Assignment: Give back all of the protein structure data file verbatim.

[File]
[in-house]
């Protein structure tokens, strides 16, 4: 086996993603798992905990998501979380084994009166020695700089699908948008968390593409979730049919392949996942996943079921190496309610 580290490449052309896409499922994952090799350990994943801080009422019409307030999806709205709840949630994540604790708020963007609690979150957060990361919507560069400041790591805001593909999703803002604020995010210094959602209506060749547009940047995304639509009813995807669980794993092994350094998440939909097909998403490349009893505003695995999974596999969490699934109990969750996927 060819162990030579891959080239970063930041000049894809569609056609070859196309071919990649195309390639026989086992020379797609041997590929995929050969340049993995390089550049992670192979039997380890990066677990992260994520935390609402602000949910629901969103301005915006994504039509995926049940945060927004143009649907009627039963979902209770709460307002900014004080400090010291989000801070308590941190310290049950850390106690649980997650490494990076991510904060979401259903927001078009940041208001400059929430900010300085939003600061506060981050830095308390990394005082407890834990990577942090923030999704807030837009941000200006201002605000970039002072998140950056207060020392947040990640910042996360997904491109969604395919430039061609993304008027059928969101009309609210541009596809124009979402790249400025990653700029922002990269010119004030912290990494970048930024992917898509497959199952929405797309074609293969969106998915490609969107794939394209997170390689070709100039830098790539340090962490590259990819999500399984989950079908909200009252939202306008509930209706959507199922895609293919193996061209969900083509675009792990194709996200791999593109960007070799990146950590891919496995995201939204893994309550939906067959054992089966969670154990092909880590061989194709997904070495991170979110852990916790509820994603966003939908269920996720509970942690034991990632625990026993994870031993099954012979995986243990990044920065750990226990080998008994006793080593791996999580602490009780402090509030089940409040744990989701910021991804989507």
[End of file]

[in-house]
């Protein structure tokens, strides 16, 4: 086996993603798992905990998501979380084994009166020695700089699908948008968390593409979730049919392949996942996943079921190496309610 580290490449052309896409499922994952090799350990994943801080009422019409307030999806709205709840949630994540604790708020963007609690979150957060990361919507560069400041790591805001593909999703803002604020995010210094959602209506060749547009940047995304639509009813995807669980794993092994350094998440939909097909998403490349009893505003695995999974596999969490699934109990969750996927 060819162990030579891959080239970063930041000049894809569609056609070859196309071919990649195309390639026989086992020379797609041997590929995929050969340049993995390089550049992670192979039997380890990066677990992260994520935390609402602000949910629901969103301005915006994504039509995926049940945060927004143009649907009627039963979902209770709460307002900014004080400090010291989000801070308590941190310290049950850390106690649980997650490494990076991510904060979401259903927001078009940041208001400059929430900010300085939003600061506060981050830095308390990394005082407890834990990577942090923030999704807030837009941000200006201002605000970039002072998140950056207060020392947040990640910042996360997904491109969604395919430039061609993304008027059928969101009309609210541009596809124009979402790249400025990653700029922002990269010119004030912290990494970048930024992917898509497959199952929405797309074609293969969106998915490609969107794939394209997170390689070709100039830098790539340090962490590259990819999500399984989950079908909200009252939202306008509930209706959507199922895609293919193996061209969900083509675009792990194709996200791999593109960007070799990146950590891919496995995201939204893994309550939906067959054992089966969670154990092909880590061989194709997904070495991170979110852990916790509820994603966003939908269920996720509970942690034991990632625990026993994870031993099954012979995986243990990044920065750990226990080998008994006793080593791996999580602490009780402090509030089940409040744990989701910021991804989507």